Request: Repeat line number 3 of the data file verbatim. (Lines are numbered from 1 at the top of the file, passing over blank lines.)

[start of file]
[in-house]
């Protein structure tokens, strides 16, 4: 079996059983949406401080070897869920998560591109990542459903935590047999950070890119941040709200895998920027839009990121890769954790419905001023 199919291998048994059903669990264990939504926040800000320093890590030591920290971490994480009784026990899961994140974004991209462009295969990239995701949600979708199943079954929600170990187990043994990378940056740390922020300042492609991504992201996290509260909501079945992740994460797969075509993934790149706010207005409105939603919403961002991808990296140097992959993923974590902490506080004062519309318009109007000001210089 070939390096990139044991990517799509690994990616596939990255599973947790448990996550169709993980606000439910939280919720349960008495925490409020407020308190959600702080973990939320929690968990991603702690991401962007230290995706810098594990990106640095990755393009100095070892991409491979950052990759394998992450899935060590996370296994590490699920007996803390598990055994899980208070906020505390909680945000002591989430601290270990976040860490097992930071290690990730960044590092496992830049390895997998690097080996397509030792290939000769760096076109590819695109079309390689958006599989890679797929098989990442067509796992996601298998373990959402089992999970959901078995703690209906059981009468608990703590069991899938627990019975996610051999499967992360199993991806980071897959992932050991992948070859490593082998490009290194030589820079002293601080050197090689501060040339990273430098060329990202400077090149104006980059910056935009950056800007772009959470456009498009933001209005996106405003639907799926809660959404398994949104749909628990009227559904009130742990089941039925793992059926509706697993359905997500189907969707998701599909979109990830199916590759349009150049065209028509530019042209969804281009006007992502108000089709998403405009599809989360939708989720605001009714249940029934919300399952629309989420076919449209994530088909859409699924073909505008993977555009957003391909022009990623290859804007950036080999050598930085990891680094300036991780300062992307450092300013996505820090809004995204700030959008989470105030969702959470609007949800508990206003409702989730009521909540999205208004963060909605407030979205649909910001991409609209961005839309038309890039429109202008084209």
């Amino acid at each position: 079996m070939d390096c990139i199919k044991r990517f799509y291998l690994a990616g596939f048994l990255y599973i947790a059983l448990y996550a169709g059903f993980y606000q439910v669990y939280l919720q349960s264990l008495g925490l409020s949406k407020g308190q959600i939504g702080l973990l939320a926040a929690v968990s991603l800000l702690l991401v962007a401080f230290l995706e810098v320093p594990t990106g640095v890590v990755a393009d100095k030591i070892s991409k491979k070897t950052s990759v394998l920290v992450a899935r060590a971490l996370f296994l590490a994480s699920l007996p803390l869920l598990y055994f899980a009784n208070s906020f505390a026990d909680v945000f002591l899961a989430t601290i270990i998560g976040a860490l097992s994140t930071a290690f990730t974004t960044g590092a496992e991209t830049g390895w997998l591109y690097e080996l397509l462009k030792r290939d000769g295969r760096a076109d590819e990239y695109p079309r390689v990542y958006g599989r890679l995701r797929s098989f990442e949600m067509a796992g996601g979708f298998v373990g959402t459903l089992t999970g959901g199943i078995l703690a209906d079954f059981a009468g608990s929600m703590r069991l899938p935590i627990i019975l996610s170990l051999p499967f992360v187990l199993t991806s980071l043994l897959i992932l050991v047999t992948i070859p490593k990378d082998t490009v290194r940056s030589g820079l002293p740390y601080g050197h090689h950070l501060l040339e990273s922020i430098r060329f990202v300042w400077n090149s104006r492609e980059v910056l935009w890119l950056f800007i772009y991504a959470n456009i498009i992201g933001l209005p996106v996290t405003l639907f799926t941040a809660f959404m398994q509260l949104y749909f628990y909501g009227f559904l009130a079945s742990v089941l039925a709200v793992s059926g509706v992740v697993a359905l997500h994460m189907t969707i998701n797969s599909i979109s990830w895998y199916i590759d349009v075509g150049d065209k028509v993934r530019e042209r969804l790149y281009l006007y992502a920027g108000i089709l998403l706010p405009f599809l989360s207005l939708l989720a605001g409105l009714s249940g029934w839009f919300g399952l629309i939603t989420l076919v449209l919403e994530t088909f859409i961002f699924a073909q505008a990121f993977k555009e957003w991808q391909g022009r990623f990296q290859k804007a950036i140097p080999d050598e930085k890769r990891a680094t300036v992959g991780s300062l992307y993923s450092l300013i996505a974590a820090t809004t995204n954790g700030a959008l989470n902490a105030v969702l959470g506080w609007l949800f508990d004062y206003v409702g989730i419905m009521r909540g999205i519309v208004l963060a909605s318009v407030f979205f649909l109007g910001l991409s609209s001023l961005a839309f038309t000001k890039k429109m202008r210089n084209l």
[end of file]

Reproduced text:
């Amino acid at each position: 079996m070939d390096c990139i199919k044991r990517f799509y291998l690994a990616g596939f048994l990255y599973i947790a059983l448990y996550a169709g059903f993980y606000q439910v669990y939280l919720q349960s264990l008495g925490l409020s949406k407020g308190q959600i939504g702080l973990l939320a926040a929690v968990s991603l800000l702690l991401v962007a401080f230290l995706e810098v320093p594990t990106g640095v890590v990755a393009d100095k030591i070892s991409k491979k070897t950052s990759v394998l920290v992450a899935r060590a971490l996370f296994l590490a994480s699920l007996p803390l869920l598990y055994f899980a009784n208070s906020f505390a026990d909680v945000f002591l899961a989430t601290i270990i998560g976040a860490l097992s994140t930071a290690f990730t974004t960044g590092a496992e991209t830049g390895w997998l591109y690097e080996l397509l462009k030792r290939d000769g295969r760096a076109d590819e990239y695109p079309r390689v990542y958006g599989r890679l995701r797929s098989f990442e949600m067509a796992g996601g979708f298998v373990g959402t459903l089992t999970g959901g199943i078995l703690a209906d079954f059981a009468g608990s929600m703590r069991l899938p935590i627990i019975l996610s170990l051999p499967f992360v187990l199993t991806s980071l043994l897959i992932l050991v047999t992948i070859p490593k990378d082998t490009v290194r940056s030589g820079l002293p740390y601080g050197h090689h950070l501060l040339e990273s922020i430098r060329f990202v300042w400077n090149s104006r492609e980059v910056l935009w890119l950056f800007i772009y991504a959470n456009i498009i992201g933001l209005p996106v996290t405003l639907f799926t941040a809660f959404m398994q509260l949104y749909f628990y909501g009227f559904l009130a079945s742990v089941l039925a709200v793992s059926g509706v992740v697993a359905l997500h994460m189907t969707i998701n797969s599909i979109s990830w895998y199916i590759d349009v075509g150049d065209k028509v993934r530019e042209r969804l790149y281009l006007y992502a920027g108000i089709l998403l706010p405009f599809l989360s207005l939708l989720a605001g409105l009714s249940g029934w839009f919300g399952l629309i939603t989420l076919v449209l919403e994530t088909f859409i961002f699924a073909q505008a990121f993977k555009e957003w991808q391909g022009r990623f990296q290859k804007a950036i140097p080999d050598e930085k890769r990891a680094t300036v992959g991780s300062l992307y993923s450092l300013i996505a974590a820090t809004t995204n954790g700030a959008l989470n902490a105030v969702l959470g506080w609007l949800f508990d004062y206003v409702g989730i419905m009521r909540g999205i519309v208004l963060a909605s318009v407030f979205f649909l109007g910001l991409s609209s001023l961005a839309f038309t000001k890039k429109m202008r210089n084209l």